I have been researching NCBI eutils and wish to get some 'big data' from it. I know that I can construct queries to query one of (I think) 8 databases, like this:


which queries the nucleotide database for an id 2765657.

I am looking for a query that will return:

  1. genetics sequences.

  2. functional annotations of the sequences (e.g. exons, introns)

  3. metadata (e.g. chromosome)

Would anyone be able to show an example of how to search the eutils to get samples of records as described above?

I would need to know:

  1. Which database to search?
  2. how to list available records?
  3. how to query for a sample of the records?

Any help would be greatly appreciated.

Many thanks.

  • $\begingroup$ The Entrez module in Biopython is able to do all the task written here. $\endgroup$
    – Shred
    Apr 8, 2019 at 14:02
  • $\begingroup$ thanks Shred, I am aware of this module - but have not tried it yet. Would it be able to help me in determining which database would be best and which filters would be useful? Many thanks $\endgroup$
    – Joey Gough
    Apr 8, 2019 at 14:42
  • $\begingroup$ I am looking for complete protein coding gene sequences, from one organism, preferably expressed in close temporal and spatial proximity, that have have quality annotations (e.g. exons, introns, codons). I have no particular preference on the model organism. Just looking for something to exercise LSTMs on. $\endgroup$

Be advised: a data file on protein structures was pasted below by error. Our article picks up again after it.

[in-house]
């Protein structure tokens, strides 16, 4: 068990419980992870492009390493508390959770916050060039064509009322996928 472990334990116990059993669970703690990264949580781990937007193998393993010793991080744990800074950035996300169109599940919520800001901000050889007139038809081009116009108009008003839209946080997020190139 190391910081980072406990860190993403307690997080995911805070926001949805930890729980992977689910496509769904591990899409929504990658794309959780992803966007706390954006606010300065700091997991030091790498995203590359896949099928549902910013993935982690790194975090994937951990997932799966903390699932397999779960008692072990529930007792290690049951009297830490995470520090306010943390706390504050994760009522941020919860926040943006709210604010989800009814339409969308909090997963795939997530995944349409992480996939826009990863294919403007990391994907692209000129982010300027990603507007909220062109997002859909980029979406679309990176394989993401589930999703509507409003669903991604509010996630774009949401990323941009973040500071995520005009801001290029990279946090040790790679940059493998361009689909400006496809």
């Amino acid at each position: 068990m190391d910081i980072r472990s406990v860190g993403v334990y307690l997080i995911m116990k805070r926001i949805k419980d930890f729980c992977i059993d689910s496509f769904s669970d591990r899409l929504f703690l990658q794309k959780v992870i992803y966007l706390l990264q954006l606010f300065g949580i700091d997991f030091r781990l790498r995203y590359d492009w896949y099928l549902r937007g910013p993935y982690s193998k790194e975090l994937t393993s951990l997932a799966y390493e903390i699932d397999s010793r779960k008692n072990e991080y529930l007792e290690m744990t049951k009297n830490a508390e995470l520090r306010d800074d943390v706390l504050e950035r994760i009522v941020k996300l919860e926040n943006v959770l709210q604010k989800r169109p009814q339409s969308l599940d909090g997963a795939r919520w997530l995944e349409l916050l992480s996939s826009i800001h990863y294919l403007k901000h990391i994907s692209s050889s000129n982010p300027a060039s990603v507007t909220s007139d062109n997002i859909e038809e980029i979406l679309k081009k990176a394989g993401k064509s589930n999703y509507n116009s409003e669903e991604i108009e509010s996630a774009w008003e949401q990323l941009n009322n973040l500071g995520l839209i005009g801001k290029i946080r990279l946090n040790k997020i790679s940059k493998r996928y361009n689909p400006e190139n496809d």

– Joey Gough
    Apr 9, 2019 at 17:13
  • $\begingroup$ ok I got a gff3 file from GENCODE - this looks good $\endgroup$
    – Joey Gough
    Apr 9, 2019 at 17:33

1 Answer 1


Downloading all this using an E-utils search would be cumbersome as you would have to search against multiple databases. For your specific needs, a GTF/GFF3 file would be good. Basically, a GTF/GFF file has genome annotations (positions of features) and includes features like exons, CDS and in some cases even special codons (such as that for selenocysteine). This file would not have the sequences but you can retrieve the sequences from the corresponding genome sequence fasta file using the co-ordinates described in the GTF file. There are several software tools that can do this; for example gffread and bedtools-getfasta (you can even write your own script which would not be very difficult).

You can download the GTF and the corresponding genome fasta files from these sources:

You should look at the details of the genome assembly. Different releases/sources may have different extents of curation.


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